Cabinet 'flooded', just not with decisions
The much-talked-about makeover project of Mantralaya has become a nightmare for all ministers, bureaucrats and visitors as no one seems happy with the work, and requests for repairs and readjustments of sections on the renovated fourth, fifth and sixth floors keep pouring in daily.
The Mantralaya makeover is far from complete
One of the renovated sections includes the swanky cabinet meeting hall on the seventh floor, which the administration was keen to start using. The chief fire safety officer had to give the customary okay before it could be used, and he recommended that the sprinkler system be checked before the room was used.
What should have been a routine testing, last week, turned out to be a shock for the government, when a portion of the false ceiling itself gave way, and the room was covered with water. Not fresh rain but water from the sprinklers! The entire floor has now been sealed off until the ceiling is fixed. Perhaps this was divine justice trying to show the administration what it is like for the occupants of leaking buildings!
Bullet train memories
All the talk about Modi and bullet trains post the Railway budget takes this diarist back to 1994, when we were in Hiroshima (Japan) to report on the 1994 Asian Games. At that time, a clutch of overseas journalists
were offered a trip to another place in Japan which was to host a Youth Games, post the Asian Games.
The place was getting its stadia ready for the same, and the journalists were offered a trip to see the facilities. One remembers going to the place in a Japanese bullet train or Shinkansen as it is called in Japan. Japanese announcements on a busy Hiroshima station.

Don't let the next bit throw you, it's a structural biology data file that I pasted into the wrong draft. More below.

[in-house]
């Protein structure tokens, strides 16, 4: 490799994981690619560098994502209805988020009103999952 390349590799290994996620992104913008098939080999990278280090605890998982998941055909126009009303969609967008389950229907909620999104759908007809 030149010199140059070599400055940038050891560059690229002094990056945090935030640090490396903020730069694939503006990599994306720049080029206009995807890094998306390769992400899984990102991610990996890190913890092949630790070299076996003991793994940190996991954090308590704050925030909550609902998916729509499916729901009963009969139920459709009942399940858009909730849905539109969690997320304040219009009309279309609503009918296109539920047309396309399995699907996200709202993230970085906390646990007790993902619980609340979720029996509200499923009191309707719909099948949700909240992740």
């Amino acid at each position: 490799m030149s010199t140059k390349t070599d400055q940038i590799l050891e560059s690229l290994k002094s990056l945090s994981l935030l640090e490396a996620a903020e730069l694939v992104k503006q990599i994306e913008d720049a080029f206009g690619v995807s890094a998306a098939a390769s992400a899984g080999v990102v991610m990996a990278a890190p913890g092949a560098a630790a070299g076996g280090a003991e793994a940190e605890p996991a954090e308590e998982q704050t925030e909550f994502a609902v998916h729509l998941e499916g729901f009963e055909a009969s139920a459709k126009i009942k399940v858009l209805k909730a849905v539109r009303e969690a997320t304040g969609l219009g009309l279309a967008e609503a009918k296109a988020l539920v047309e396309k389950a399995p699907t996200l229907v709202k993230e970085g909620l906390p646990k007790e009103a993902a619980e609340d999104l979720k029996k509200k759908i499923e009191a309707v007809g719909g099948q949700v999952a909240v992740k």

The sleek and eerily silent train glides to a halt, dot on time and the Japanese and some awe-struck Indian journalists get in. The ride was smooth and incredibly fast. What we remember most though about the bullet train back to Hiroshima was that a peanut seller entered the compartment.
Not like our ‘sing chana’ on local trains, he was a licensed seller, who wore the bag containing peanuts packets around his neck. He did not speak English well, he simply had a sign that said peanuts. A couple of Japanese commuters did buy the peanuts, all of them throwing the packet into a small trash bin on the side.
The seller bowed to the compartment in general after selling his wares and exited. Most commuters were poker faced, silent, and it all seemed robotic. Meanwhile, we remember the peanuts being prohibitively expensive (many, many yen) and at that time, the thought crossed our mind that you get nothing for peanuts in Japan. Not even peanuts, in fact.
The mention of Ashadhi Ekadashi brings to mind images of pilgrims to Pandharpur singing and dancing in the name of Lord Vithoba.
Ashadhi Ekadashi celebrated by the Dombivili-CST commuters and (above) a board at the venue explaining their objectives. Pics/Shrikant Khuperkar
The late Pandit Bhimsen Joshi’s divine rendering of the bhajan “Teerth Vitthal, Kshetra Vitthal” is probably one of the most evocative pieces relating to this tradition. In fact, music and rain go together on Ashadhi Ekadashi, a day on which many people observe a fast. For regular commuters of the 9.06am slow to CST from Dombivili, it is a day when they organise their special bhajan event.
The commuters sing in the train every day in any case, and go under the name of the Hari Om Railway Pravasi Bhajani Mandal. The organisation is in its third year and now has some 70 members. Yesterday, bhajans were held at Dombivili station on the occasion, with a decorated altar, where many commuters stopped for darshan before catching their trains.
A city supermarket chain is offering a kilogram of sugar free with a certain amount of laundry detergent. Coming on the heels of the municipality’s water cut announcement, this seems a little odd, so to say. Does it mean that if there is not enough water to wash our clothes, we should just grit our teeth and bear it with a dose of sugar? We wonder...